I will never be the same
Remember that time when I fell down a flight of stairs and broke my calcaneous? Yeah. That sucked.
Two years ago this month I was on my back recovering from a surgery that used a titanium plate and seven screws to put the pieces of my heel bone back together. I had smashed it into 17 identifiable pieces and a bunch of dust. No, I was not doing anything awesome like rollerblading or snowboarding (the cause of my two super-cool wrist fractures), but rather – well actually I’m not sure what I was doing. I don’t remember anything until the emergency room. But apparently I got up early one morning to go to the bathroom, took a wrong turn out the door and ended up at the bottom of the stairs.
The orthopedist on call – a pediatric orthopedist – told me I was in for a long recovery. He laughed when my first response was, “So I won’t be able to work out for a while?” That was right before he told me I’d never run again. The grown-up orthopedist I saw a few days later told me I’d definitely need surgery, adding, “Most people with this kind of injury ultimately end up getting their ankle fused.” The orthopedist who eventually did the surgery told me the bone had actually moved a quarter inch up and a half inch to the side; that yes, I’d need surgery, and yes, it would be gnarly. He had to drill a screw halfway into the back of my heel to create enough leverage to move it back into place.
Well, I thought, I’ll show them. Never mind that I hadn’t actually been a runner for years (thanks, RA), I’d run again and more. I started doing Pilates while I still had a cast on. I designed myself a swimming program before I was allowed to put any weight on my left foot. I finally got the go ahead from my doctor to do physical therapy, but my insurance put the kaibosh on that pretty quick. Nevertheless, I worked my way up to Sean T’s Ultimate Insanity Workouts, educating myself all the while by studying through the National Academy of Sports Medicine, and even took and passed a test to become a personal trainer.
Damn right I will never be the same. I’ll be better.
Problem was, I was in pain. Every day. All the time. Constant pain. With that much pain, try as I did, I couldn’t actually get in good enough shape to be a trainer. Fast forward to November 2011, I’m not a personal trainer and my foot is swollen all the time, so I decide to take six weeks off, treat it like a new injury and see if I can’t bring the inflammation down to a more tolerable level.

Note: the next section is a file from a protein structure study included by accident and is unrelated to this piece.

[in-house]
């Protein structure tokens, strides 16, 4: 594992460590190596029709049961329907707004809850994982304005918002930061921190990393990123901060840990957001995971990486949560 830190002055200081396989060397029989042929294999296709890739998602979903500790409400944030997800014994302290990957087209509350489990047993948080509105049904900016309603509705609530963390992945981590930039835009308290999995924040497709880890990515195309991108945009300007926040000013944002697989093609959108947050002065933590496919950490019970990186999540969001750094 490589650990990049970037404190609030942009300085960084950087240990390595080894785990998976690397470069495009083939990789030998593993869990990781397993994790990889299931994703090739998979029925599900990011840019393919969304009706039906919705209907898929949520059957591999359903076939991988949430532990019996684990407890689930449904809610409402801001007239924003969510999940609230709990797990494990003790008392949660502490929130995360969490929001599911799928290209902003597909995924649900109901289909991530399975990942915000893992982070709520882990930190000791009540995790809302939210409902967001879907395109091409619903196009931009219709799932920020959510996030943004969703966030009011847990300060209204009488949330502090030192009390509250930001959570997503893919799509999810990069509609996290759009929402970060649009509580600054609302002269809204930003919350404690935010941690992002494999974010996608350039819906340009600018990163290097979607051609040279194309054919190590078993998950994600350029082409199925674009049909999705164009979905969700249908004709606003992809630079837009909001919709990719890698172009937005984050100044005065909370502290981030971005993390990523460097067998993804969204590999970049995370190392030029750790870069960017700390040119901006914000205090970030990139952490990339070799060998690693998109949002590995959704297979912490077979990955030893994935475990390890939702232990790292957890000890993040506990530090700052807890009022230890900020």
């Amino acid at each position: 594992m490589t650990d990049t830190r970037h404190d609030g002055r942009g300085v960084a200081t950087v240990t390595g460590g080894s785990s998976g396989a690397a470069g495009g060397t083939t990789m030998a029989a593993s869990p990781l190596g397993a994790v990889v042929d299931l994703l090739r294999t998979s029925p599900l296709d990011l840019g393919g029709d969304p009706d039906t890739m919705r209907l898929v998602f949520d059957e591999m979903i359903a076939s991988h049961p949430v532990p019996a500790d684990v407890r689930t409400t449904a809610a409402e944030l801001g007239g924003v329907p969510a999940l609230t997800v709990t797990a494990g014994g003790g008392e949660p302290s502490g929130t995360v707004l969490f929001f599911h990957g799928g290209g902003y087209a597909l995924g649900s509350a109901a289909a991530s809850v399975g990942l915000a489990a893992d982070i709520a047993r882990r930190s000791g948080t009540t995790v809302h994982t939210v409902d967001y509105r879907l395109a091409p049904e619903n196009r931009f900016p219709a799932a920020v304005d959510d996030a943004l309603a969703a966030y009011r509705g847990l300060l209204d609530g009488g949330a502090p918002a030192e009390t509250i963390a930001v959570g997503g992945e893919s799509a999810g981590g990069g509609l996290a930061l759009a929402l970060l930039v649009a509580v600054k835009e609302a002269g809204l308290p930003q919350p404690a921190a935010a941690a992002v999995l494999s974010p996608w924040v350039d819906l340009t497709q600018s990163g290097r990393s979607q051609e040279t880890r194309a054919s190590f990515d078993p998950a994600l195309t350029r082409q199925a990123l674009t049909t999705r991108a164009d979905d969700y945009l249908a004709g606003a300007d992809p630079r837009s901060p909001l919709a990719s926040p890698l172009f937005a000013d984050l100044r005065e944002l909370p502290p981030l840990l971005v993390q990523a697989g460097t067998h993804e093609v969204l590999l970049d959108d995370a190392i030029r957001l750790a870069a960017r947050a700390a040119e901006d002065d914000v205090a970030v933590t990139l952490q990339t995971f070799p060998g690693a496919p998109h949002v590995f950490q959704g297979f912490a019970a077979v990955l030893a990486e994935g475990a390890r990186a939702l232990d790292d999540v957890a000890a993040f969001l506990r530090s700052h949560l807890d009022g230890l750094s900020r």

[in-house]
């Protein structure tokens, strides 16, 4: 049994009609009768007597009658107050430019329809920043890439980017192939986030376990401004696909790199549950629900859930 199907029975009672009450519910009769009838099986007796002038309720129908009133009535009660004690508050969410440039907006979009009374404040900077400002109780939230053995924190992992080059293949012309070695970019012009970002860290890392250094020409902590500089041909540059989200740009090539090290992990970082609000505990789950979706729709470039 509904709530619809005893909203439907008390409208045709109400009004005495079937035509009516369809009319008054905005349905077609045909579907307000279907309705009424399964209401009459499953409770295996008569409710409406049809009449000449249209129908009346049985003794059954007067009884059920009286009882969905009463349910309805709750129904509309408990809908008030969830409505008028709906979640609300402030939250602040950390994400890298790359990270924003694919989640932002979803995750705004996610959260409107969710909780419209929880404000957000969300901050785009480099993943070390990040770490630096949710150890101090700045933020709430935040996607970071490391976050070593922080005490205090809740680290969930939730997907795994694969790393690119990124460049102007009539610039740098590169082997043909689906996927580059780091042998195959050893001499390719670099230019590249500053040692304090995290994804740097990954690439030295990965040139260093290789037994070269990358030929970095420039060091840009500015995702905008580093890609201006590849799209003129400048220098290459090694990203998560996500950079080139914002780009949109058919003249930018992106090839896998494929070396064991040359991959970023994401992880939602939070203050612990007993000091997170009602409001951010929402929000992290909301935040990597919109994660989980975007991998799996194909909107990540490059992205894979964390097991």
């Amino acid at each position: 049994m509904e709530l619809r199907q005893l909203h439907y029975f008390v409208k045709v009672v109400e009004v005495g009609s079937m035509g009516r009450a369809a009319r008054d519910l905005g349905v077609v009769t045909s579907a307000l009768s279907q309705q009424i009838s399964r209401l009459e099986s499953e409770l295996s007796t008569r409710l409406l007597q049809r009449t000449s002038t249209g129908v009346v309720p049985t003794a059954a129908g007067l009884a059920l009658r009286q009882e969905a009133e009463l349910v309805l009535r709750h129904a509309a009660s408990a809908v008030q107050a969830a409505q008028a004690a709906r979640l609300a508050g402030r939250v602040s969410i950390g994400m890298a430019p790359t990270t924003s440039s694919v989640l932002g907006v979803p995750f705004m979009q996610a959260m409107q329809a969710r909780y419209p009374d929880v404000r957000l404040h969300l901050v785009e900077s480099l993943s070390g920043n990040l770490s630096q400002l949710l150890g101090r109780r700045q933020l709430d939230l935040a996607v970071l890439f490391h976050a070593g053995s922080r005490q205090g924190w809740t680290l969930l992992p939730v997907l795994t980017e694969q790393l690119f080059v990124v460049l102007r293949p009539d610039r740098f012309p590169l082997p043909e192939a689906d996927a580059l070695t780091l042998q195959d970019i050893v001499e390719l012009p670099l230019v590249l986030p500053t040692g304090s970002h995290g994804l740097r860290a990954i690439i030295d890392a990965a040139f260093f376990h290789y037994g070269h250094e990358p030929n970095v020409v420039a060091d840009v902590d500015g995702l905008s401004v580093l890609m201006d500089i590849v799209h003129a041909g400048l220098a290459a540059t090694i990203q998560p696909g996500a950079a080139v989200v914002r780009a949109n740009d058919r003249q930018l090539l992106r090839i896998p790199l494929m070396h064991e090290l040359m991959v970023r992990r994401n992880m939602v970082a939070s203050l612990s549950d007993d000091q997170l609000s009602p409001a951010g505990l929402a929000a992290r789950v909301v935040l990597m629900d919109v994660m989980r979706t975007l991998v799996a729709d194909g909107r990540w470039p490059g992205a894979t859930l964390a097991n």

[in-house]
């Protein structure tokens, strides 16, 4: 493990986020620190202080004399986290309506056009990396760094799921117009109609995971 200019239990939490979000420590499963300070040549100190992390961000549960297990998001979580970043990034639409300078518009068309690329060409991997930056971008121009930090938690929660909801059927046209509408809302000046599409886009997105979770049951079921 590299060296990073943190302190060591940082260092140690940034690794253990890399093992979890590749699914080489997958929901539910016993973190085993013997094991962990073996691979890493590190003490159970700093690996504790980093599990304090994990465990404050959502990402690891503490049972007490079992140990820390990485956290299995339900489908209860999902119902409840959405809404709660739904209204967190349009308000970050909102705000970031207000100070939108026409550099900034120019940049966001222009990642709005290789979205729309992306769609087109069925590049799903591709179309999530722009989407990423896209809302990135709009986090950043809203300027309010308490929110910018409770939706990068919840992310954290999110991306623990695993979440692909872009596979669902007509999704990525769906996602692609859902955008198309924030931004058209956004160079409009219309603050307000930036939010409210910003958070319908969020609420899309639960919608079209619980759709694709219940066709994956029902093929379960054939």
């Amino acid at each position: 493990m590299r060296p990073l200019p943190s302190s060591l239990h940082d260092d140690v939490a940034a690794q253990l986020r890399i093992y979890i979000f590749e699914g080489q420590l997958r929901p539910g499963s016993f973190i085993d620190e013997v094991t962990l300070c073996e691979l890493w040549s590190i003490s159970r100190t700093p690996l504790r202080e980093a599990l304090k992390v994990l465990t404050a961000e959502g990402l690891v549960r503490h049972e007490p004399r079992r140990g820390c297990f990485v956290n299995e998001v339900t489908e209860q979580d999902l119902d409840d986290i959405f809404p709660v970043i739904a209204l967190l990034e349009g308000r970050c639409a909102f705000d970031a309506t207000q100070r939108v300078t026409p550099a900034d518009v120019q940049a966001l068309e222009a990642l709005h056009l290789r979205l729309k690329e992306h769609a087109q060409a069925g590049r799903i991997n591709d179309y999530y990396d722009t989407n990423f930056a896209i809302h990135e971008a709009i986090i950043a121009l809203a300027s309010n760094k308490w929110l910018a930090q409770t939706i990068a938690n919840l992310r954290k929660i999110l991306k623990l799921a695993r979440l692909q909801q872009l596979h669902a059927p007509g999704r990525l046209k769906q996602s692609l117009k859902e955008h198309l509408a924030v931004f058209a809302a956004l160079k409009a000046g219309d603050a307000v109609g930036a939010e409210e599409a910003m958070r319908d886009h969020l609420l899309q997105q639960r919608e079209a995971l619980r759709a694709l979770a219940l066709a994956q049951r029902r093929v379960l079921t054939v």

Four weeks into that, my husband leaves me.
Almost four months later, I’m finally restarting an exercise program, I have new insurance, and I’m back at the orthopedist. I tell him, as I have told every other of his kind that I’ve seen, “My goal is to get back to my active lifestyle, including hiking, rollerblading, and plyometrics.” He takes one look at my X-Ray and tells me (say it with me): “You will never be the same.”
Some things are apparently like that: After they happen you can never be the same. You don’t look for them, you’re just sleepily trying to find your way back to the bed, and BAM. You find the stairs instead. You will never be the same. You don’t even know that so many of the things you love about your life are in jeopardy and suddenly, BAM. You lose the very things that made life the fantastic adventure you always wanted it to be. You will never be the same. Even the seemingly unrelated things in your life are forever changed when you realize that your very body – your joints, muscles, tendons, your heart itself, as it moves through the world – will never, ever be the same.
I had a dream the other night, and in it, I was on rollerblades. In times past, all my dreams were that way: perfectly normal dream-like things happening, only I’m in rollerblades. I did it so much when I was awake that my unconscious mind considered it the most natural form of movement. I never knew how grateful I should have been for a healthy peroneus longus.
When I was married I used to dream that I couldn’t find my husband, that he had left me, and that when I finally found him and asked why, he just laughed. I’d scream in my sleep until he woke me up. “I haven’t left, ” he’d say. “I’m right here.” Some dreams really do come true.
At this point, there’s no denying it. I will never be the same. Apparently, it’s not up to me. Whether I will or no, I have to be different. Though I maintain that, as a good friend has repeatedly told me, “I am who I am,” in some pretty major ways I have to be different now. I hope I always seek adventure, and I may always take the “attack the mountain,” as my brother so eloquently described my skiing style many years ago, approach to life. I may always be a Christian (I have never not believed in God), in some ways always a Southerner and a Texan (I cannot possibly get enough salt in my diet anywhere else), always a New Yorker (I have never lived in a place where people do everything as insufferably slowly as they do in LA, I mean my god all I want is a cup of coffee, this should be 45 seconds of both of our lives max), and I will surely always be my mother’s daughter. And yet, at this point, I also have to be a different athlete, a different director, a different teacher, a different friend, a different lover. A different person.
I warn you, this is going to be gnarly.
Where shall I start?